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The Loneliest Fear Of All: Graham Caveney Talks His New Book On Agoraphobia

15 June 22 words: Lizzy O'Riordan
illustrations: Jon Aye

Still recovering from a Government-ordered lockdown, it’s no surprise that agoraphobia has been on our minds more than ever before, especially with so many of us being nervous to leave the house. But even with the additional press, the phobia is still a widely misrepresented one, not even fully understood by those experiencing it. In the hopes of learning more, our writer Lizzy O’Riordan read Nottingham author Graham Caveney’s new book On Agoraphobia, and chatted with him about feelings of loneliness, the history of the disorder, and how literature’s agoraphobics acted as his ‘salvation’...

Thirty-plus years together and I still don’t know you. So writes Graham Caveney on the first page of On Agoraphobia - his new book detailing the slippery anxiety disorder that he’s been living with since the 1980s. The one that’s caused intense periods of isolation, identity crises and half a lifetime of inner turmoil, which has prevented him from attending major life events and, at its most extreme, from leaving his own home. 

Yet, despite his long-standing relationship with the disorder, which he compares to ‘a stealthy lover’, it’s still something he doesn’t fully understand. “Phobia has this kind of amorphous quality to it,” Graham says. We’re chatting over cups of tea at Tough Mary’s Bakehouse, and he’s trying to describe the feeling of agoraphobia. “I have these specific phobic sites like motorways, dual carriageways, wide open spaces, but that doesn’t mean that the rest of the world then becomes divided up into safe spaces - because anywhere can become a wide open space. It’s very difficult to define because of it.”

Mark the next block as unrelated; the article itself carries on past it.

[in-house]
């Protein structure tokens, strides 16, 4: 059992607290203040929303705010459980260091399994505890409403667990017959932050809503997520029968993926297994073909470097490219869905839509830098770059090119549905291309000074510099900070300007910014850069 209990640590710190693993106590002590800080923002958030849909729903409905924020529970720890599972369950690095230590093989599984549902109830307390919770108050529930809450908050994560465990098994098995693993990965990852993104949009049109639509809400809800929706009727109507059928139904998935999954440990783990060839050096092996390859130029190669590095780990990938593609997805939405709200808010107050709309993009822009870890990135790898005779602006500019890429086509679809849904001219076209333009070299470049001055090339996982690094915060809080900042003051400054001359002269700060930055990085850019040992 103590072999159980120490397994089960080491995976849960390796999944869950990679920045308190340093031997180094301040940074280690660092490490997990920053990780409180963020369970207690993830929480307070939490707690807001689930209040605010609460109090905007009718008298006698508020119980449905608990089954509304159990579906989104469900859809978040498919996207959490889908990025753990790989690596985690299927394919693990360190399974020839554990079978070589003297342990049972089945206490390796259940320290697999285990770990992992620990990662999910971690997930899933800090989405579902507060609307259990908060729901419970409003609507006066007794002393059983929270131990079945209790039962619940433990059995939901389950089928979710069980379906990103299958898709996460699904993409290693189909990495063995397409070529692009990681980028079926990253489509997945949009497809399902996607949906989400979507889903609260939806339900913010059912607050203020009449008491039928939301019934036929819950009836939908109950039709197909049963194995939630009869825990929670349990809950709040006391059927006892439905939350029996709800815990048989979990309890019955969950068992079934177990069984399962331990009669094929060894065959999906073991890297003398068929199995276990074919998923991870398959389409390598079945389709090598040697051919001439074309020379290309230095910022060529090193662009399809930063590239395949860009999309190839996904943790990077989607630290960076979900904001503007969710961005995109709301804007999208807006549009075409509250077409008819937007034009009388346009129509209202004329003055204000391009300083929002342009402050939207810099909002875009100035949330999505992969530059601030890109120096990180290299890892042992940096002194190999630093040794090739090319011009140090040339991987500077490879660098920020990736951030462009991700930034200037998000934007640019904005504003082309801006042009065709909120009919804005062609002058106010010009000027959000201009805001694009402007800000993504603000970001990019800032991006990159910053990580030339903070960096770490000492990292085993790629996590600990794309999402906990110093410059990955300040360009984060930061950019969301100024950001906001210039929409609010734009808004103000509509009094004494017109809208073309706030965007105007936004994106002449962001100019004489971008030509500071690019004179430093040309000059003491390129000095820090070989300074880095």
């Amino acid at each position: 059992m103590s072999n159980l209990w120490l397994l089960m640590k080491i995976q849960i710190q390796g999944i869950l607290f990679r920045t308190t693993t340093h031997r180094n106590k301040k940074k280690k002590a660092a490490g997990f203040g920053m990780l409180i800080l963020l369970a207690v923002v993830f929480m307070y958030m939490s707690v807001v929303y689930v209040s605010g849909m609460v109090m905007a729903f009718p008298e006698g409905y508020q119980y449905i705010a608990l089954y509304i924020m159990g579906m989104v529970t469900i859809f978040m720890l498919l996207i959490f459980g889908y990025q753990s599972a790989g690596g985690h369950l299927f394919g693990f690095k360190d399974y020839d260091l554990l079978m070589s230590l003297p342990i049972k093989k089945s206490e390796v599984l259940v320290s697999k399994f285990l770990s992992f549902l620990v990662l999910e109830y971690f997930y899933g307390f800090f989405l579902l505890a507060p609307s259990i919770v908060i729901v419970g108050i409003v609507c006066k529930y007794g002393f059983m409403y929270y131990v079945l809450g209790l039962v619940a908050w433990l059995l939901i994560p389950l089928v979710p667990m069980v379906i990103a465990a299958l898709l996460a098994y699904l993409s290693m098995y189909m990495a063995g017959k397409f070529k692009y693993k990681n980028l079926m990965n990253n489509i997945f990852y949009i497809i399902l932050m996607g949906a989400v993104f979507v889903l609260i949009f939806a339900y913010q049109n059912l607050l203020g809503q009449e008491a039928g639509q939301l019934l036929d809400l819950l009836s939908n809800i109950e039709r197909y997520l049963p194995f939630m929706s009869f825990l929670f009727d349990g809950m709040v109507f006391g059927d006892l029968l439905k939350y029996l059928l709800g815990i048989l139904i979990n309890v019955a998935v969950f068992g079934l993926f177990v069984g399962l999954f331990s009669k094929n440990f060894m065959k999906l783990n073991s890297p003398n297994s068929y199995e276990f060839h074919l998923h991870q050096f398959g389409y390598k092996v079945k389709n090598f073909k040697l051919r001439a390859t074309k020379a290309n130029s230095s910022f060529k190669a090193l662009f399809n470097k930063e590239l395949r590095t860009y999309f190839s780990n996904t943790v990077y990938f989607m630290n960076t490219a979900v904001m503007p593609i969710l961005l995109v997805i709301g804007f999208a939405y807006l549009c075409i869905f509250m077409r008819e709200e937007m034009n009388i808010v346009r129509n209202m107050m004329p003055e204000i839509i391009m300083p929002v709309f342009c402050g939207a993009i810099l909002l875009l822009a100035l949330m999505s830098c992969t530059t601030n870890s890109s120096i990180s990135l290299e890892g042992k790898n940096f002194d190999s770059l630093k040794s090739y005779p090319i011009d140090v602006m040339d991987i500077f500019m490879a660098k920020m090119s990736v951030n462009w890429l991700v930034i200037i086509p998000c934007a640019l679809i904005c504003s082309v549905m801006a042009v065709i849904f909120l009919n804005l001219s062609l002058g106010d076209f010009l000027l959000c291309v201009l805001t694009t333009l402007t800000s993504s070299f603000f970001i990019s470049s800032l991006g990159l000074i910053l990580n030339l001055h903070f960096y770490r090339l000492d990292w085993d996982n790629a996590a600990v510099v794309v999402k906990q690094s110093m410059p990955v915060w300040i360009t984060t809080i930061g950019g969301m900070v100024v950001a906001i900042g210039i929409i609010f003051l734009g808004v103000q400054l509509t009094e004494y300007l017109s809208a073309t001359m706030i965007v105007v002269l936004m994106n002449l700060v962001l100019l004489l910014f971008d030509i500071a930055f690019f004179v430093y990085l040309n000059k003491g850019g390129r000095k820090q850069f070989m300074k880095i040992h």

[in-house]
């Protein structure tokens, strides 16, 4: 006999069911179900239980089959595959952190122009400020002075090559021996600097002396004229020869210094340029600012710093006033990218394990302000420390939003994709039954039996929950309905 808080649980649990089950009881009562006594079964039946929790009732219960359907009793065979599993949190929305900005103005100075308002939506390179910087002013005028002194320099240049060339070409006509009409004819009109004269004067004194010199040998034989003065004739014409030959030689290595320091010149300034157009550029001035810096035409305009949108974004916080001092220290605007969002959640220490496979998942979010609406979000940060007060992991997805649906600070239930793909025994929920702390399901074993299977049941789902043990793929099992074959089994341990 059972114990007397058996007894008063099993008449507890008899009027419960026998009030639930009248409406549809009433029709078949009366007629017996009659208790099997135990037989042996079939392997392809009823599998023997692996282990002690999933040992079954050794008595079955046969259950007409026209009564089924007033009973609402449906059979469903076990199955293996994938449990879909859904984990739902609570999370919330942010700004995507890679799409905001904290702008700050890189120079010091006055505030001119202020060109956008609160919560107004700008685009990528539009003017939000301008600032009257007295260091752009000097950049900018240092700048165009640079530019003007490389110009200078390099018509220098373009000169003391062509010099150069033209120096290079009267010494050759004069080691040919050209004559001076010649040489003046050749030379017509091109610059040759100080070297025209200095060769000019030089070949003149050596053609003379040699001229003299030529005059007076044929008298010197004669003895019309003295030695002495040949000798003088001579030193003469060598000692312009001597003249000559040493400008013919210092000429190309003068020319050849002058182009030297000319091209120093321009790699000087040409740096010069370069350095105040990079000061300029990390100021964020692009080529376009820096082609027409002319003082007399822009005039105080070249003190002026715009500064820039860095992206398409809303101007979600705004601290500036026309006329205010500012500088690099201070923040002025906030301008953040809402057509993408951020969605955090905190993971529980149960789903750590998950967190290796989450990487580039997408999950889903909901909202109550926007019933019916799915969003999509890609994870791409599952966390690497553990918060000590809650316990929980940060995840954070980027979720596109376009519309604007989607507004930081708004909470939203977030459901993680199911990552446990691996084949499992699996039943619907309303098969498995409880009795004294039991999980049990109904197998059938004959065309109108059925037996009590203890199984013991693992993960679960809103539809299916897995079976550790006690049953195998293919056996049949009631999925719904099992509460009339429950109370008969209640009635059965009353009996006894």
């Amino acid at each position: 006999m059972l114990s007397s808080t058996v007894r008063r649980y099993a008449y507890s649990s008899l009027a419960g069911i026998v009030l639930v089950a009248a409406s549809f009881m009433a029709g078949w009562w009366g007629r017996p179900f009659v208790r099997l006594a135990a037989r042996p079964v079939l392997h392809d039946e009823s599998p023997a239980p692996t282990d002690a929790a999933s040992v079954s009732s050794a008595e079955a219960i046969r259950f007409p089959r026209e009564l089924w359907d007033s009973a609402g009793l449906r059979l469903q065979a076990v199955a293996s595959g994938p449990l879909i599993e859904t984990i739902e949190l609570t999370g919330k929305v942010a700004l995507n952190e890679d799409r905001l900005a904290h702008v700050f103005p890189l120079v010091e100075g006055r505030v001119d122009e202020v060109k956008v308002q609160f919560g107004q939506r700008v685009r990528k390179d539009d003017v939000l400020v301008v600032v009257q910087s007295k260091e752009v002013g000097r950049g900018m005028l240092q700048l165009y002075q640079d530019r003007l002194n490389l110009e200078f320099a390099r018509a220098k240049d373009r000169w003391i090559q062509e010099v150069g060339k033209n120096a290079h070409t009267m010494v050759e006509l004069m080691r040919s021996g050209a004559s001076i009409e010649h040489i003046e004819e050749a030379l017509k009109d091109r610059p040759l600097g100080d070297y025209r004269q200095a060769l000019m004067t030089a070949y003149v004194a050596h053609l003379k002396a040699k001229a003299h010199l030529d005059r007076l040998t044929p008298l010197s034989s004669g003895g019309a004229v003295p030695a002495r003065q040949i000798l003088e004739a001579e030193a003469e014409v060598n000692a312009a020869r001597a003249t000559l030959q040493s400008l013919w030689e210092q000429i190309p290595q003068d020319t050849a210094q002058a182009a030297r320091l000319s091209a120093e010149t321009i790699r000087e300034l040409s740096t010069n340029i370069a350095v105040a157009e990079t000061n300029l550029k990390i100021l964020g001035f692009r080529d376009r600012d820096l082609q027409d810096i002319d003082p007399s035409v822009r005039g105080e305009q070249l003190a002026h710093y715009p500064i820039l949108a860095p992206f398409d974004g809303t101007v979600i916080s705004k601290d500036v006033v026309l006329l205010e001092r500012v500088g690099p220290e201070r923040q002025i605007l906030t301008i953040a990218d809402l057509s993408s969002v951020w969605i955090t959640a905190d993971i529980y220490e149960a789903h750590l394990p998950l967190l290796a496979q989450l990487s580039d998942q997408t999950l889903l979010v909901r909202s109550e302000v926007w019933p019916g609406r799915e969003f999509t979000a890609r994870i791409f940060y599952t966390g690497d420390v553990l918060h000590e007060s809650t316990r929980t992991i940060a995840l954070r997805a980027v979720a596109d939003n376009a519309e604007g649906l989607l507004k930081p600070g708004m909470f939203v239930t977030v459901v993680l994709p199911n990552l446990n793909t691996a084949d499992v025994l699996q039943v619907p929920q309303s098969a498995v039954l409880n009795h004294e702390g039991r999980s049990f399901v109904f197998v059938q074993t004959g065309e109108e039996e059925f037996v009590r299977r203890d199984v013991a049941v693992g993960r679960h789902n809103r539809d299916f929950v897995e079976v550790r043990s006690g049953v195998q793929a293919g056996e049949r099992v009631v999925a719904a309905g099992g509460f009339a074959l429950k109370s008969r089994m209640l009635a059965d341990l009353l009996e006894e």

Most commonly defined as a fear of particular places, agoraphobia can take many forms, whether crowded areas, open spaces or spots that seem difficult to escape from. But as Graham says, fear-inducing spaces are unique to each person, and can change constantly, “There’s no location, there’s no direction, there’s no explanation for it, which makes it absolutely terrifying.”

On Agoraphobia is Graham’s way of trying to understand his own phobia. Combining personal anecdotes, historical references and quotes from his favourite authors, it feels like a collage of Caveney’s mind, translated for the reader to understand. “This book is kind of my grand coming out that’s been bubbling away for five years,” he says. “I felt the need to explain it to my nearest and dearest, to say this is what my interior life is like.”

There’s no location, there’s no direction, there’s no explanation for it, which makes it absolutely terrifying

And his interior life has been lonely, the phobia affecting his relationships with both people and places. Raised in Lancashire, agoraphobia has made Graham’s connection with his familial home difficult. “Growing up where I did in Lancashire, you’re bombarded with stories about the Lake District and Wordsworth and the egotistical sublime, [and being afraid of wide open spaces] I felt isolated from the idea of English pastoral and the rolling green and pleasant land that we celebrate all the time.” Living with this anxiety disorder, “there feels something treasonous about being agoraphobic” in a country that prides itself on its open landscape.